*** This hymn celebrates the Feast of the Presentation of Christ in the Temple, popularly known as Candlemas. Begun on St AGNES’ Day, the music proceeds in stately fashion for two lines, moving towards an abrupt change of style in the fourth line: a conscious attempt to evoke the fiery otherness and the finality of Christ.To-signify-your-presence
To signify your presence (midi)
The Feast of the Presentation of Christ – widely known as Candlemas – is commonly acknowledged in liturgical celebration by all present bearing a lighted candle for some part of the service. It is this action of lighting candles at the Eucharist that provides the context for this hymn.
The text offers a focused and rather intense meditation on the symbolism of lighted candles, for they represent much more than the action described by the Chinese proverb ‘It is better to light a candle than to curse the darkness’. The candles ritually intimate a cosmic drama that climaxes in Christ’s becoming a merciful and faithful high priest…to make a sacrifice of atonement for the sins of the people (Hebrews 2.17b). The symbolically rich meditation of this hymn is cast in the form of an address to God. It has about it a formal dignity that, coupled with the somewhat stately music AGNES, suggests the atmosphere of a staged masque.
From the start the worshippers proclaim their conviction that “these symbols incandescent speak Christ, the fire of God”; and the candles are lit explicitly “to signify your presence within this temple, Lord”. Because this conviction is established at the beginning, the way is cleared for the address following, which forthrightly (not speculatively) acknowledges the “fire of God, descending to warm the world with peace…”
The second stanza offers a generalized overview of the history of salvation, whereby the spirit that was understood to have kindled first in the people of Israel is now believed to have fanned forth to become a “beacon furnace to light all nations’ path”. While the prophesies of Malachi were addressed in their time to Jews first of all, they are understood – by Christians, among others – to apply to all humankind: I will be swift to bear witness against the sorcerers, against the adulterers, against those who swear falsely, against those who oppress the hired workers in their wages, the widow, and the orphan, against those who thrust aside the alien, and do not fear me, says the Lord of hosts (Malachi 3.5).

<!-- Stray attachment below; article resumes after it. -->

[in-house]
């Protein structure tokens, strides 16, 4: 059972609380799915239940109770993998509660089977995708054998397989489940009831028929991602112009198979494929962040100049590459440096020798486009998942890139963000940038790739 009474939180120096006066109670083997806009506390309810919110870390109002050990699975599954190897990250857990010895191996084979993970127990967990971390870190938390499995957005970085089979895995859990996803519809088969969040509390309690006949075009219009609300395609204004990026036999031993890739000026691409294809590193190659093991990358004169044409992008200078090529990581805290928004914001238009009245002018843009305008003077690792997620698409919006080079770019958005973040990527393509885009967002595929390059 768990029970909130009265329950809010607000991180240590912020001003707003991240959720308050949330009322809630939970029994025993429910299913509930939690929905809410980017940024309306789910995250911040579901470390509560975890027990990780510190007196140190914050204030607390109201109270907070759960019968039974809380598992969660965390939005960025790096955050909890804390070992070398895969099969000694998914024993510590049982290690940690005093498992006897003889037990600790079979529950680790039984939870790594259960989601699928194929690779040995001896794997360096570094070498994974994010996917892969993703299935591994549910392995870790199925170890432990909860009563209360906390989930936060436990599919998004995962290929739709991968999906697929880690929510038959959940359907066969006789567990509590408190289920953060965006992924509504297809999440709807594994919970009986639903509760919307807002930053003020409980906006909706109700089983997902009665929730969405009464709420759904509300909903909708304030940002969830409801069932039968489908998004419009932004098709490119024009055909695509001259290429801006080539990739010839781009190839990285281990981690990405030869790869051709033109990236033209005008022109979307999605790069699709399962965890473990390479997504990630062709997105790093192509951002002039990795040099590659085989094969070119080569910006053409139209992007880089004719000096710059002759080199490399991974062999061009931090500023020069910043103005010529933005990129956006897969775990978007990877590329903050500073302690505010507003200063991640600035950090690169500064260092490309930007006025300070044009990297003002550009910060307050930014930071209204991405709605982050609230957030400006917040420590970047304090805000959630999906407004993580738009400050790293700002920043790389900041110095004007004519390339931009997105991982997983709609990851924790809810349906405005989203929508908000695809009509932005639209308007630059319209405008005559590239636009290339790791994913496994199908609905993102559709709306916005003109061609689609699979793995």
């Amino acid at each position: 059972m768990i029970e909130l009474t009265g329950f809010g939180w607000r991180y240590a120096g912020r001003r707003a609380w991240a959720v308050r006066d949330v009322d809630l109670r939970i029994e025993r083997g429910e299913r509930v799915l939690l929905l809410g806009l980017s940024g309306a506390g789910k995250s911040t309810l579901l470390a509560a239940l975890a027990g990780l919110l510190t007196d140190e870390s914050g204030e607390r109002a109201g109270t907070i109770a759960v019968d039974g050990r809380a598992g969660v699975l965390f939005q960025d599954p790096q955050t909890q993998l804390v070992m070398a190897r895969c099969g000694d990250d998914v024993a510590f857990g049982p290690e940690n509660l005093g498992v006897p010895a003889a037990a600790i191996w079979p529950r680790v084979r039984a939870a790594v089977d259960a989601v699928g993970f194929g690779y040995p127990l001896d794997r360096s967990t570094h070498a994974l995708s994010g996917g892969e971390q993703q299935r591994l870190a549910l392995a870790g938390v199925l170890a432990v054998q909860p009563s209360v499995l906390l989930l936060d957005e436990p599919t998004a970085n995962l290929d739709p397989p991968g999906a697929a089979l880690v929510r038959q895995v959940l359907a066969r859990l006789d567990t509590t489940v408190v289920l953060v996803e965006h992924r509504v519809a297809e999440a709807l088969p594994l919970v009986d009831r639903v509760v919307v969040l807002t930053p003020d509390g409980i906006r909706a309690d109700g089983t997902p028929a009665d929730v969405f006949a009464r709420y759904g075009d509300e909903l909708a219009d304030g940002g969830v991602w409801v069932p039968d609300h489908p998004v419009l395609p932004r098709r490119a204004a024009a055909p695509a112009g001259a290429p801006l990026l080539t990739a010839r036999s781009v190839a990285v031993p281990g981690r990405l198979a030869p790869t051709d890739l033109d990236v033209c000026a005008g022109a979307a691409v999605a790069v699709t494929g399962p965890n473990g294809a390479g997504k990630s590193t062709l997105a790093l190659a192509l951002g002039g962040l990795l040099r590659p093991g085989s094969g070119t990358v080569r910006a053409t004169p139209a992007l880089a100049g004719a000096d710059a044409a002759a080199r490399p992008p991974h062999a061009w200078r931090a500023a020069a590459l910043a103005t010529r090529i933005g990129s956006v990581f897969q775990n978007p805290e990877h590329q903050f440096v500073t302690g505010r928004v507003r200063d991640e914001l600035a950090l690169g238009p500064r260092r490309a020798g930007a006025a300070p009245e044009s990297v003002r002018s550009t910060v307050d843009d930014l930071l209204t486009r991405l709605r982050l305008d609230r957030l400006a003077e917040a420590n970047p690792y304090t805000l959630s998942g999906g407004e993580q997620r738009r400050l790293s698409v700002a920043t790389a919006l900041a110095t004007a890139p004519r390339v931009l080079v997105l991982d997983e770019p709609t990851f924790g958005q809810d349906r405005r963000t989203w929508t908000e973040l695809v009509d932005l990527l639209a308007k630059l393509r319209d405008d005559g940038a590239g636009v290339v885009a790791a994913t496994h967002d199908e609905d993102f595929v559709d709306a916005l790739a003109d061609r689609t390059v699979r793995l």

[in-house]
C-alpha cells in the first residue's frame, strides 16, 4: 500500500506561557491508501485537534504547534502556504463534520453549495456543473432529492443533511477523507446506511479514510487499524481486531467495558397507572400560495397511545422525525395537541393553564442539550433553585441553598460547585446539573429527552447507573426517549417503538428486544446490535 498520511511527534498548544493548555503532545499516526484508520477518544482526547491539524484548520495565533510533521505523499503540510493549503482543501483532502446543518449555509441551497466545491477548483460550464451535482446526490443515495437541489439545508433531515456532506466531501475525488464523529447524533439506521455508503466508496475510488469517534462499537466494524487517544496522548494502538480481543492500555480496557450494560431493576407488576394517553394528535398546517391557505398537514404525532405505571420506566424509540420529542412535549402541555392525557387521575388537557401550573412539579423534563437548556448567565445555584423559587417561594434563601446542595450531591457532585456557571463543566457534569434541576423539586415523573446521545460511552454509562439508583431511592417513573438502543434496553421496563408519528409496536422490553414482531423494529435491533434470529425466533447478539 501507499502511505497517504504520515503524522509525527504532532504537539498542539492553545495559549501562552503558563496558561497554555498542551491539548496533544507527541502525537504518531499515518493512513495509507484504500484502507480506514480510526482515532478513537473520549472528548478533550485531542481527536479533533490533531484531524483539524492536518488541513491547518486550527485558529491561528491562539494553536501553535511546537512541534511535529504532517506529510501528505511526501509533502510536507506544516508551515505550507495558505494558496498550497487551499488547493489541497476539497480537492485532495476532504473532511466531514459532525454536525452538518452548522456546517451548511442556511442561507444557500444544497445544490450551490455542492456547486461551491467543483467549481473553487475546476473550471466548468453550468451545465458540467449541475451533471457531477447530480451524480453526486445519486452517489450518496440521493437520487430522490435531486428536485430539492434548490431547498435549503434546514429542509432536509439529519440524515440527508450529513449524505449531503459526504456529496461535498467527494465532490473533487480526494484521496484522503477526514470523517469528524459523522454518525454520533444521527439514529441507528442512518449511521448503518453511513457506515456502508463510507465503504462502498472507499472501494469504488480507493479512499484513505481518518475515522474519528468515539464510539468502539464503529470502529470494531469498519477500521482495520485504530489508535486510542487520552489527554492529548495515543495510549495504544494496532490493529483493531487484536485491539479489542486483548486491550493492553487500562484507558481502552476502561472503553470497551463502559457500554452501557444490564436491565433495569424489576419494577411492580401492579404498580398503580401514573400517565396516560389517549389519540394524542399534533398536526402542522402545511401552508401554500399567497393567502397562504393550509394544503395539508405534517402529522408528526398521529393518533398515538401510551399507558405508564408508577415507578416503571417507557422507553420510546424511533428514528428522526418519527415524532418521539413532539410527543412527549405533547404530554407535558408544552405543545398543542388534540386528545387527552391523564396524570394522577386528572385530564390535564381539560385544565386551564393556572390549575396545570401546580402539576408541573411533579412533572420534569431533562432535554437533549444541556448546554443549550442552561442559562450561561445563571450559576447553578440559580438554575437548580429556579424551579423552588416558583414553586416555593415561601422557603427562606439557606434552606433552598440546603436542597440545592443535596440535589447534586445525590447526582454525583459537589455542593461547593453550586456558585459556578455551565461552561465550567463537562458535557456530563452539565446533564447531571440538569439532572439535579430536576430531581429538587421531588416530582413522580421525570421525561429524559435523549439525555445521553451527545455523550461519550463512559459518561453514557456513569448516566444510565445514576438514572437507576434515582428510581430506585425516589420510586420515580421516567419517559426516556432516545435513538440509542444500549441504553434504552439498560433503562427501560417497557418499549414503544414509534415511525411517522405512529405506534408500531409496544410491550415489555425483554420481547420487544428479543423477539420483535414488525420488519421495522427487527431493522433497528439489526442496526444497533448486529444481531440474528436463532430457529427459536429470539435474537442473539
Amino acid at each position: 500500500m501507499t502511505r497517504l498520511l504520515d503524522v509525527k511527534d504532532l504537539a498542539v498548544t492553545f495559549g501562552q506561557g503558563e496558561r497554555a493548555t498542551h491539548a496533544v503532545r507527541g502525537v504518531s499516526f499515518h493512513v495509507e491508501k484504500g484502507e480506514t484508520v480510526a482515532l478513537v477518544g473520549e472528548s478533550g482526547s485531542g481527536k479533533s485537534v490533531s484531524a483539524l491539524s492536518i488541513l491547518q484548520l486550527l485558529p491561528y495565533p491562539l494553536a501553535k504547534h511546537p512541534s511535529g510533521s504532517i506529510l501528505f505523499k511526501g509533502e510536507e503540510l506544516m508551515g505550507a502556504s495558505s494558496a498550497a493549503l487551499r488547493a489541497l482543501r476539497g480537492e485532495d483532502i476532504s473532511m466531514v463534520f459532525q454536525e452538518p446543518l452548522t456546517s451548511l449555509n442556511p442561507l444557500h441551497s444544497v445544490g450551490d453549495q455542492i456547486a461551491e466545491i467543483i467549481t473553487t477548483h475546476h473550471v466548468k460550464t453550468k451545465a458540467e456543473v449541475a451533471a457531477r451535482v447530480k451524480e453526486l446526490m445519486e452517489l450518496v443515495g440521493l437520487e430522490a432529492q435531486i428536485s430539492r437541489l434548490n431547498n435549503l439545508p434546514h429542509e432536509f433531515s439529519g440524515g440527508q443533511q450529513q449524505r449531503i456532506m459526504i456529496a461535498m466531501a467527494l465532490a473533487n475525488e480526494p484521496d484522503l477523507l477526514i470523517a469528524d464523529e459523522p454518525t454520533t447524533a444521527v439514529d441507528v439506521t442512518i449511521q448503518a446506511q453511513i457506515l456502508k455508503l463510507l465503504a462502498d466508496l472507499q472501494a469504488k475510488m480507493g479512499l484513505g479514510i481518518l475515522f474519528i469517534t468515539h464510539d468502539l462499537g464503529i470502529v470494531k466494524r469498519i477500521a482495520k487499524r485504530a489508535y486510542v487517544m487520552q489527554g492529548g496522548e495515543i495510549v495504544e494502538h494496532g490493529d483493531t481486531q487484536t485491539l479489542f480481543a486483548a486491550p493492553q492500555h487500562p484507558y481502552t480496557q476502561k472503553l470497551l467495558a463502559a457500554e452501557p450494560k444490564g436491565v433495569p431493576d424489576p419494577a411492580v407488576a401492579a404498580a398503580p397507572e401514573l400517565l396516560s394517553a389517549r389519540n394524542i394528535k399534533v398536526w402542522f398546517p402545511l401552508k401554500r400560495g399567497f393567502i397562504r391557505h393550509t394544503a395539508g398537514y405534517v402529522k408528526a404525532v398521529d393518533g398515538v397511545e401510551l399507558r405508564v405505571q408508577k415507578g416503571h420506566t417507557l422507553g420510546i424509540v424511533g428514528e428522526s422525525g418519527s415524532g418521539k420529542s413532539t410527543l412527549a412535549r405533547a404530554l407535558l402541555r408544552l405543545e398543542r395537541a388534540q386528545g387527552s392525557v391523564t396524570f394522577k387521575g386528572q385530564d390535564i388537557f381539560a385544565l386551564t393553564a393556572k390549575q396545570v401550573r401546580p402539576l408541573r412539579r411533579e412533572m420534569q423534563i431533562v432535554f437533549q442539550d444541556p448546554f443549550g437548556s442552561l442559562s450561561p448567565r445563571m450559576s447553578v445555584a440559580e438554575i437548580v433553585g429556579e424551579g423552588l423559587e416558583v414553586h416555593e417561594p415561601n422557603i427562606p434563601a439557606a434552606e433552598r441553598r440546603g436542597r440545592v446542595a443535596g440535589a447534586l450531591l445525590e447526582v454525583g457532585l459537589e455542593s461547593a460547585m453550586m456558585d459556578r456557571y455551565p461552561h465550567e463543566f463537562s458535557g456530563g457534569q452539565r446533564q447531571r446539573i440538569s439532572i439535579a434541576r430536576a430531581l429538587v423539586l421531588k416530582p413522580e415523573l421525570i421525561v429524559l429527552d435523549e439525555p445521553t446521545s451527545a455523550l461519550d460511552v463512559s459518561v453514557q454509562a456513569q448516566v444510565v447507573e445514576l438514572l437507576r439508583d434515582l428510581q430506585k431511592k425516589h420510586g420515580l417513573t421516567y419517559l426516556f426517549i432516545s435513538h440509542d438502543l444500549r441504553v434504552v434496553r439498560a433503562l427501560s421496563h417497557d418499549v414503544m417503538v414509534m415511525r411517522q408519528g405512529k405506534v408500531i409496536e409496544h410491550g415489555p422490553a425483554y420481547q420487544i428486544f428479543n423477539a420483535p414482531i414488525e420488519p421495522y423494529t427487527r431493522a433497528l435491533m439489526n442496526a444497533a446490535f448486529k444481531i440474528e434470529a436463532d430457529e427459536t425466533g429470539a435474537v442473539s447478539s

What are contemporary images of the refiner’s fire and fullers’ soap? We may need to look towards wider horizons than those of our forebears: to, for example, smelting furnaces and chemical manufacturing processes. But these are not readily warranted by the text of scripture. It troubles this hymn-writer that verse four therefore seems to lack contemporary impact.
The fifth verse concerns Christ’s self-offering, the sacrifice that led to his death. “Yourself…” is a way of insisting that there was nothing partial about this sacrifice: rather than say that ‘you offered your self…’ – as though to suggest that his self was something objectively separate from him as subject – the hymn acknowledges that divinity and humanity were united in Christ. In the offering of “yourself” on behalf of all creation, ‘you’ inaugurate and establish a people who continue and extend ‘your’ self-offering. United by both mutual affection and the sharing of their lives, they remember the truth of ‘your’ saving sacrifice, and they themselves become evidence of that truth.
The concluding stanza is a gentle gushing of gratitude, in the form of a promise that “our lives, like candles burning, shall glorify your grace.” In terms of the whole hymn, it rounds off a journey that began with drawing attention to candles lit for the feast. At the hymn’s beginning they intimated Christ’s presence; at the end symbolise the worshippers’ readiness and commitment to embody all the riches of God “warm(ing) the world with peace.”
The music for this hymn was begun on St Agnes’ day, 21st January 1997. For two lines it proceeds in stately fashion, with a suggestion of the atmosphere of late Elizabethan or Jacobean courts. Then although the melody of the third line repeats that of the opening line, the harmony subtly begins to shift the style towards an abrupt change in the last line: a conscious attempt to depict the fiery otherness of Christ. Thus, the music aims to provide a comfortable platform for the lighting of candles, and also to disrupt expectations of comfort: it is the Most High who is come to his temple.